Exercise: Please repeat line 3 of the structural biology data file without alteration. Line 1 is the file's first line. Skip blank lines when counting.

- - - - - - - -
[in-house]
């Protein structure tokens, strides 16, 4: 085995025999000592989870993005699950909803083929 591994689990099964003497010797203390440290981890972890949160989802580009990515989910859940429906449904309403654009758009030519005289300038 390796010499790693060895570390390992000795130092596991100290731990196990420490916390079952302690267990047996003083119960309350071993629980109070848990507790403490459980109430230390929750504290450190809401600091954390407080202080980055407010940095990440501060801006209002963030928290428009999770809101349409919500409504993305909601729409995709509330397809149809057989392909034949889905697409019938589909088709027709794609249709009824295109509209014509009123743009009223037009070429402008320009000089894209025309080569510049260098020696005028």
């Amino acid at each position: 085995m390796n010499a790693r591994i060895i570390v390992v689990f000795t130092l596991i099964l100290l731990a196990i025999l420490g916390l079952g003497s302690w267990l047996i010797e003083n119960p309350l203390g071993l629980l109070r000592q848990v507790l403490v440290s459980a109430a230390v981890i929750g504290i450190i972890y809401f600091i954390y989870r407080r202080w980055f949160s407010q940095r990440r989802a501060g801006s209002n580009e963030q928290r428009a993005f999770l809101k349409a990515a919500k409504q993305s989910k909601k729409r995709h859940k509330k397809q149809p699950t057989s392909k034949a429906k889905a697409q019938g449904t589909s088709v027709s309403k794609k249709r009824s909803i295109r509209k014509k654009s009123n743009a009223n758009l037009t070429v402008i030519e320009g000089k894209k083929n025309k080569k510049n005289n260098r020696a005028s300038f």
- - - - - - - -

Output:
């Amino acid at each position: 085995m390796n010499a790693r591994i060895i570390v390992v689990f000795t130092l596991i099964l100290l731990a196990i025999l420490g916390l079952g003497s302690w267990l047996i010797e003083n119960p309350l203390g071993l629980l109070r000592q848990v507790l403490v440290s459980a109430a230390v981890i929750g504290i450190i972890y809401f600091i954390y989870r407080r202080w980055f949160s407010q940095r990440r989802a501060g801006s209002n580009e963030q928290r428009a993005f999770l809101k349409a990515a919500k409504q993305s989910k909601k729409r995709h859940k509330k397809q149809p699950t057989s392909k034949a429906k889905a697409q019938g449904t589909s088709v027709s309403k794609k249709r009824s909803i295109r509209k014509k654009s009123n743009a009223n758009l037009t070429v402008i030519e320009g000089k894209k083929n025309k080569k510049n005289n260098r020696a005028s300038f």